CNET también está disponible en español.

Ir a español

Don't show this again

Tech Industry

Corel lays off 320 employees amid financial woes

The struggling Canadian software maker cuts 21 percent of its workforce as part of a $40 million cost-cutting measure.

Struggling Canadian software maker Corel today cut 320 jobs, or 21 percent of its workforce, as part of a $40 million cost-cutting measure.

Corel, best known for its WordPerfect word processing software and its recent foray into software based on the Linux operating system, has fallen on hard times recently.

The company has suffered from two straight quarterly losses, its cash reserves have dwindled, and its stock price has plummeted.

The cutbacks have been expected for several weeks, following a failed merger with software development toolmaker Inprise, which would have given Corel a $240 million cash infusion. Corel had warned the company could run out of money in July if the merger failed or the company didn't secure more financing.

Corel in late May received a cash infusion of $10 million to $20 million, but it was not enough to stave off today's layoffs.

A Corel representative said today's layoffs are the first step in the company's plan to slash $40 million from its annual budget. In addition, Corel chief executive Michael Cowpland, who made $199,000 last year, today decided to forego his salary.

Cowpland said the layoffs were not an easy decision to make. "They're highly-skilled, motivated people whose energy and dedication have contributed to the company's reputation for innovation over the years," he said in a statement. "After much careful deliberation, the company concluded that these steps were necessary."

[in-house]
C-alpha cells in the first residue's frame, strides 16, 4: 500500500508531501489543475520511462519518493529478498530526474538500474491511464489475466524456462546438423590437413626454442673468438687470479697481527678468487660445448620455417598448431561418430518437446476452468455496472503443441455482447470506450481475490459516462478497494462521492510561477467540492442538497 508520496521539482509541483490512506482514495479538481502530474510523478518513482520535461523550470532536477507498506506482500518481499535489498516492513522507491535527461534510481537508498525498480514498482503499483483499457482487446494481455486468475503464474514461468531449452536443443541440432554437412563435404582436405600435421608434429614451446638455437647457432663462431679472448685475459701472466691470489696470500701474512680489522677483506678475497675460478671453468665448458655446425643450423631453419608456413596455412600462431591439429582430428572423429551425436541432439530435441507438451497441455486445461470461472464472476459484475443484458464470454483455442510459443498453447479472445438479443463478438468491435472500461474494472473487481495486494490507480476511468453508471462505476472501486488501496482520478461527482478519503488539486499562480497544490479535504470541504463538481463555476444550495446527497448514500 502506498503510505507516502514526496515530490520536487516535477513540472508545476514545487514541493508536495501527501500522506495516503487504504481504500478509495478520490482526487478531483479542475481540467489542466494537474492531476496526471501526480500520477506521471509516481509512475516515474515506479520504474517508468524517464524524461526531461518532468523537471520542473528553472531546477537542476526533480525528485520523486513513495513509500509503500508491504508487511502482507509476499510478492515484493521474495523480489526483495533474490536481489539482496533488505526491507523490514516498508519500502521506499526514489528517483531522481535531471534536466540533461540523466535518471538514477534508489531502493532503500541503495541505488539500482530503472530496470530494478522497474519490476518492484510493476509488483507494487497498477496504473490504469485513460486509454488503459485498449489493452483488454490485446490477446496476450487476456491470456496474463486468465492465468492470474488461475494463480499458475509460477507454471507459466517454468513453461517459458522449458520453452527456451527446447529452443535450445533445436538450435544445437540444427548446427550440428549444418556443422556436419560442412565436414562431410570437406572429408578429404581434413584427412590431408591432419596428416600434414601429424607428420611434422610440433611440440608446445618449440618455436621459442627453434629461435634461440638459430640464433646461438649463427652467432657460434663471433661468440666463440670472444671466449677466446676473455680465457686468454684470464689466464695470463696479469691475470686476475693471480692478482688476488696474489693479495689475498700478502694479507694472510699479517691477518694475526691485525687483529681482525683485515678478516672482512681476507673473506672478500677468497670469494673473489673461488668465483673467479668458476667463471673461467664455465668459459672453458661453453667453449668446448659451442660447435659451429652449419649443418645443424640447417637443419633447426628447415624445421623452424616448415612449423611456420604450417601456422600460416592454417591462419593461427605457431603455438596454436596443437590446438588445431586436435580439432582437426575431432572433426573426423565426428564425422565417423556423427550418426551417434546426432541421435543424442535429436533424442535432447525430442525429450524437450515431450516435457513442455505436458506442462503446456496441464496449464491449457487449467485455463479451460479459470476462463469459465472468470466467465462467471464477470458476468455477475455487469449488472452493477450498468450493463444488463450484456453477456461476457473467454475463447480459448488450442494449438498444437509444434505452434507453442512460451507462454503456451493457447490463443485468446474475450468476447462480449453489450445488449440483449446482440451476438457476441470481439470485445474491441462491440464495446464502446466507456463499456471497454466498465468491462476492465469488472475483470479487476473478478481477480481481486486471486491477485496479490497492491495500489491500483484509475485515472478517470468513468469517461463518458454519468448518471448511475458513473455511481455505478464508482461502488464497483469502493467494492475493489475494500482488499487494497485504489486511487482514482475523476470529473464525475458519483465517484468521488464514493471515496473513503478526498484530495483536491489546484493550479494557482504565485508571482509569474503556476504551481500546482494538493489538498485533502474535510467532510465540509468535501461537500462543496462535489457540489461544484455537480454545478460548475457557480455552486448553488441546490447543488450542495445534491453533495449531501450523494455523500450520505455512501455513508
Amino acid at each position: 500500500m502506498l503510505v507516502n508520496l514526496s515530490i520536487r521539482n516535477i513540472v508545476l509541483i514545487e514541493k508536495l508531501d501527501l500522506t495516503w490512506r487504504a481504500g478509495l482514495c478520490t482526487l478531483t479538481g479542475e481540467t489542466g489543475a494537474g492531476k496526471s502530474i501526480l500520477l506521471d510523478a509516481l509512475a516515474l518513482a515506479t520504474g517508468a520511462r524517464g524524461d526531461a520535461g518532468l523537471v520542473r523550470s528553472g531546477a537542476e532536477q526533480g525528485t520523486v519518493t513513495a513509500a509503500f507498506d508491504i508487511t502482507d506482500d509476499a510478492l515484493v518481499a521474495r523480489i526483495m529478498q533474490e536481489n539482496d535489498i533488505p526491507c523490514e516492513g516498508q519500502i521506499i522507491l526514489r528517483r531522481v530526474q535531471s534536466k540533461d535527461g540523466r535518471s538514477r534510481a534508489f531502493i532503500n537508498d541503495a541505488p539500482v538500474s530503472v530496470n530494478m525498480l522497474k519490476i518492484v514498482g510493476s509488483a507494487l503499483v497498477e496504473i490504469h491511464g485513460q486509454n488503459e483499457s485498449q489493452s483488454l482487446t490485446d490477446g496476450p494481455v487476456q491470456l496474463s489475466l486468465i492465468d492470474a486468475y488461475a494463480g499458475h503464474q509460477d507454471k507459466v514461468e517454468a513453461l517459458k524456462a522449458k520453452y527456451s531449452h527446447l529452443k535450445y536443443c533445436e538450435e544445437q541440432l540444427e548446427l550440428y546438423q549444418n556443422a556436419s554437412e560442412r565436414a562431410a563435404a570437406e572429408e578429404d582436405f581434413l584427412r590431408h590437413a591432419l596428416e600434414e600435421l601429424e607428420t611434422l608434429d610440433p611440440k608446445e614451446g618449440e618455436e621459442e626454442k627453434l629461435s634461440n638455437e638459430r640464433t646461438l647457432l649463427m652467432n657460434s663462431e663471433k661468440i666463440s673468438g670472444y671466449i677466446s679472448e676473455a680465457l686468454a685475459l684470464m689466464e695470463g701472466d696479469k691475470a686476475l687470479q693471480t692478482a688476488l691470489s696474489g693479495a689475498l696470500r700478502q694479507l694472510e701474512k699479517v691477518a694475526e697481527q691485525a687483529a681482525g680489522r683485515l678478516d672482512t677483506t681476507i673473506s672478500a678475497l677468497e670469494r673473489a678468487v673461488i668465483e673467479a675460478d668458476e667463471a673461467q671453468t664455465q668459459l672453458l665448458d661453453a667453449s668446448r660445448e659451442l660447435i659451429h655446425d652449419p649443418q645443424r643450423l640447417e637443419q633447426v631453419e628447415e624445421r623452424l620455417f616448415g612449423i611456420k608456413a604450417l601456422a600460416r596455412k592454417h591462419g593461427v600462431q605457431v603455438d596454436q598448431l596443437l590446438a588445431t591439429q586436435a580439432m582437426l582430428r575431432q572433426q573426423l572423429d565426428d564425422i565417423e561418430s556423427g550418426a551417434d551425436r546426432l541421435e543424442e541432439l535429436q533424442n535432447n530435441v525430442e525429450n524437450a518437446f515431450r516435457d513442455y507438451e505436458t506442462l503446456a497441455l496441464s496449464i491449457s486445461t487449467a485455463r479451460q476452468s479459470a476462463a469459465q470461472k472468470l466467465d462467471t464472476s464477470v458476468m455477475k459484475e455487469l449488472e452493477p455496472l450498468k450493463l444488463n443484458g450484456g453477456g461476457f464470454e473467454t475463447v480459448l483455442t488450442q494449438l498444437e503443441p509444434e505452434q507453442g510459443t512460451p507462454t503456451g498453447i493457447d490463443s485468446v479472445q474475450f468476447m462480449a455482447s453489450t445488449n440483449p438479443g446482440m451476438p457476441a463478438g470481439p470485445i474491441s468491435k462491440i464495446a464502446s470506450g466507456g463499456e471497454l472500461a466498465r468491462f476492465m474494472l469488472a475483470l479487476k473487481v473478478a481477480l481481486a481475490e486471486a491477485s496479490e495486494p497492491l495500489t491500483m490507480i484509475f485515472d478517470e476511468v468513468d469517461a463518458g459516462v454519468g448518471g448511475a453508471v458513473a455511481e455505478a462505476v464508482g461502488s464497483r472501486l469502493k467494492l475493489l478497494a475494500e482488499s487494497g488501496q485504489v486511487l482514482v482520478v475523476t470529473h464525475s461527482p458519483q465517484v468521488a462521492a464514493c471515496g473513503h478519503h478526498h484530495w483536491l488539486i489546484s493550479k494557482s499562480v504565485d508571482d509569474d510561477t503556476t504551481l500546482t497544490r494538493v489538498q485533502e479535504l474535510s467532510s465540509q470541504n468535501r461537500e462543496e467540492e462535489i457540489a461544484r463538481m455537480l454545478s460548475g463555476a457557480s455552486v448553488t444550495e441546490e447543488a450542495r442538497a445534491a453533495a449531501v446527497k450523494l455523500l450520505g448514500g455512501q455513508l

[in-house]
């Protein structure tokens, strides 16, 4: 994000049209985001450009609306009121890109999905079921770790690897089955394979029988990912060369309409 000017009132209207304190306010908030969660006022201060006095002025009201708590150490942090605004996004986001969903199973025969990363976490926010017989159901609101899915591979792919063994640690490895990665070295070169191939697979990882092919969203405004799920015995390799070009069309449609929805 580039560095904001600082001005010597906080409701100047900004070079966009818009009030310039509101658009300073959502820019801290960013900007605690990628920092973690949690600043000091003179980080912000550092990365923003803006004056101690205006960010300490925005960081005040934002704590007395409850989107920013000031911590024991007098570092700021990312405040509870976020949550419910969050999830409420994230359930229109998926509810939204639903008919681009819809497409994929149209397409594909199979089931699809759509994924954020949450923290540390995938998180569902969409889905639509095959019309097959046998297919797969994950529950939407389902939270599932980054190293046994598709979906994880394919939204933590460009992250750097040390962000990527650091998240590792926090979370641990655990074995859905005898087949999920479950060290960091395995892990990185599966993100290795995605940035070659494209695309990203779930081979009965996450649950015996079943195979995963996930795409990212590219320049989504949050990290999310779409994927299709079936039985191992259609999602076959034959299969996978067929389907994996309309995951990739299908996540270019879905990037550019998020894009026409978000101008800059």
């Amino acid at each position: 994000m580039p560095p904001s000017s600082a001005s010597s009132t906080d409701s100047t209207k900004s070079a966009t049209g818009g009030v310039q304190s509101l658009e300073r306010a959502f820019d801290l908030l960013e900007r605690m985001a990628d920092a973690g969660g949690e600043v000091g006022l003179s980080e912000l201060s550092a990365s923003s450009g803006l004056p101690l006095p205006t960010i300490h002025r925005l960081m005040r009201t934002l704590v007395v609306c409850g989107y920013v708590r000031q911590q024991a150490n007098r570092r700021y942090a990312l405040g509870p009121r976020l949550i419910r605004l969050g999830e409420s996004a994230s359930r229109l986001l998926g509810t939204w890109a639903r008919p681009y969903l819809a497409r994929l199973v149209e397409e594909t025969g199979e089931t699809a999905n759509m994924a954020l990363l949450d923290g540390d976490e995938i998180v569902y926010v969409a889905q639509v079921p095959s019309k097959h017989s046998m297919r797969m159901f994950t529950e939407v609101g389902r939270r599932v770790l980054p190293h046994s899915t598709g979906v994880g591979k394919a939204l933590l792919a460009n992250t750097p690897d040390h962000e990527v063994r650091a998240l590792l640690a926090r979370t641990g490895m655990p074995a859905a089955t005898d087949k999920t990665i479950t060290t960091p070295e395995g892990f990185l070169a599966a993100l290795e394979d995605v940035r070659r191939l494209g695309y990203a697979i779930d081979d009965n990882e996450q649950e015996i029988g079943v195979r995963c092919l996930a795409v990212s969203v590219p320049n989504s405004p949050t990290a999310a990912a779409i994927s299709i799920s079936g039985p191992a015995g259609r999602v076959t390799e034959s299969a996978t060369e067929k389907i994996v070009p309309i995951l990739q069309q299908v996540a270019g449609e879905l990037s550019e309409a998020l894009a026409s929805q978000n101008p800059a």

Corel representatives said the job cuts affected all company departments and included contractors and unfilled positions. Corel will have about 1,200 employees after the layoffs.

Analysts said further cuts may be necessary. "Part of the cost-cutting will be the way they operate; part of the cost-cutting will be the number of employees," David Wright, technology analyst at BMO Nesbitt Burns, told The Associated Press. "It looks like there's still something else that has to happen...if they still believe that $40 million is the magic number."

Corel predicts losses for the next two quarters as the company transitions from its traditional word processing and graphics software to Linux products.

Corel shares have ridden a roller coaster over the past year. The stock closed down 22 cents today at $5.03 on the Nasdaq exchange, on a volume of 4.7 million shares, almost double its average daily volume of 2.5 million.

The stock has traded as high as $44.50 and as low as $2.81 over the past 52 weeks, and it has fallen about 67 percent since the beginning of the year.

Corel shares surged near the end of last year as investors speculated that the company would be a takeover target.

The shares climbed further in late November, even after the departure of highly regarded chief financial officer Michael O'Reilly.

The initial public offering of VA Linux on December 9 sent Corel shares to their record high for the year, as investors greeted the Linux sector with wild enthusiasm. The shares have since fallen off steeply.

The Associated Press contributed to this report.